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Richard Siegel, Director Emeritus of the HUC-JIR Zelikow School of Jewish Nonprofit Management, z”l

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Friday, July 13, 2018

It is with great sadness that we announce the passing of Richard Siegel, Director Emeritus of the HUC-JIR Zelikow School of Jewish Nonprofit Management, on July 12 in Los Angeles. 

Richard Siegel was a transformative force in the Jewish world, through his commitment to strengthening professional education, enhancing Jewish culture, and advancing contemporary Jewish identity formation. His expertise in nonprofit management, entrepreneurial spirit, and creativity were vital resources for the Zelikow School and its role as one of the premier centers of Jewish professional education. He was dedicated for over four decades to strengthening Jewish American life as an educator, an author, an advocate of Jewish culture and arts, and as a leader.

“Richard Siegel always exhibited the highest qualities of character, vision, and menschlichkeit,” stated Rabbi David Ellenson, Ph.D., HUC-JIR Interim President. “His contributions to American Jewish life and culture as Hillel Director, as author of The Jewish Catalog, as head of the National Foundation of Jewish Culture, and as Director of the Zelikow School of Jewish Nonprofit Management were legendary. The College-Institute was blessed by his leadership. He will be sorely missed.”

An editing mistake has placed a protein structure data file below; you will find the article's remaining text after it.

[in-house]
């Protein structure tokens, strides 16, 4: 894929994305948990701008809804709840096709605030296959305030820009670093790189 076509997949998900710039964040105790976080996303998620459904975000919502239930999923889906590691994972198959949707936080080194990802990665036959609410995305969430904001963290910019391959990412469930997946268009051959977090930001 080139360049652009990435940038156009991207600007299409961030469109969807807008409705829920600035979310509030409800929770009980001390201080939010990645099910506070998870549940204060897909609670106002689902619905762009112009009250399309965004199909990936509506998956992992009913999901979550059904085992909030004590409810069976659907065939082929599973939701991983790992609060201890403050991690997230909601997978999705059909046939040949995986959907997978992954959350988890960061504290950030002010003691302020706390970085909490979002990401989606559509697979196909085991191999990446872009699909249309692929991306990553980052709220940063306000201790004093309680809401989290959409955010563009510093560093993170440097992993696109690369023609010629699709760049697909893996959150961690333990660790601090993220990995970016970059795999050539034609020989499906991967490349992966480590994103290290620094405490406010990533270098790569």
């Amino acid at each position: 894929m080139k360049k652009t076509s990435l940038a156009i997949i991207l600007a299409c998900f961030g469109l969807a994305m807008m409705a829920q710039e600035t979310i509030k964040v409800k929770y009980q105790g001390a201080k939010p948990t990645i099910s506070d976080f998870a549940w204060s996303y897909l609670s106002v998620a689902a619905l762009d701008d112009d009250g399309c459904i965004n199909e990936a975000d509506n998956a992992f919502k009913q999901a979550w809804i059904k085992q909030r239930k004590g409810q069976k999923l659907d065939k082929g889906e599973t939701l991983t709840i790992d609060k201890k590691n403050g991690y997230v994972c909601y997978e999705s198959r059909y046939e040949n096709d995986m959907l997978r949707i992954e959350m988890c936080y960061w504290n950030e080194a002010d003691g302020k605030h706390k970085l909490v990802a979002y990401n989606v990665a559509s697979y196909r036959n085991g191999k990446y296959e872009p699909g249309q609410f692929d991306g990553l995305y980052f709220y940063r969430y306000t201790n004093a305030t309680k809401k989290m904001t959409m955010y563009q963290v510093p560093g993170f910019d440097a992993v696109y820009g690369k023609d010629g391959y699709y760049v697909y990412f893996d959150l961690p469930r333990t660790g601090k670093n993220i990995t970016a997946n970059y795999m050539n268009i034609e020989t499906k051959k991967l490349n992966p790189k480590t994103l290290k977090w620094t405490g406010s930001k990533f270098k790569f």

As Interim Director (2007-2009) and Director (2009-2015) of the Zelikow School, Siegel led the transformation of HUC-JIR’s School of Jewish Communal Service, which was established in 1968 as the first Jewish communal service graduate program in America to address the need for more highly trained and Jewishly committed professionals in Jewish life. He created a new strategic plan for the Zelikow School that envisioned a dynamic center for Jewish professional leadership, both in the school's traditional masters degree graduate program, as well as in a newly conceived program of professional development for Jewish communal professionals already working in the field. He was responsible for its transformation into the Zelikow School of Jewish Nonprofit Management, renamed with a major gift from Marcie and Howard Zelikow that would enable it to broaden its impact, both geographically and across the range of Jewish professional fields, in preparing nonprofit professionals for leadership careers in the Jewish community. Furthermore, as a teacher and a mentor for countless students, Richard played a pivotal role in ensuring the Jewish future by helping to foster the next generation of Jewish leaders.

At the dedication of the Zelikow School on February 8, 2015, he stated, “Now more than ever, Jewish organizations, whether start-ups or legacy institutions, need business-savvy, Jewishly educated, and visionary professional leaders to help them address both the enormous challenges and significant opportunities facing the Jewish world and the broader society.”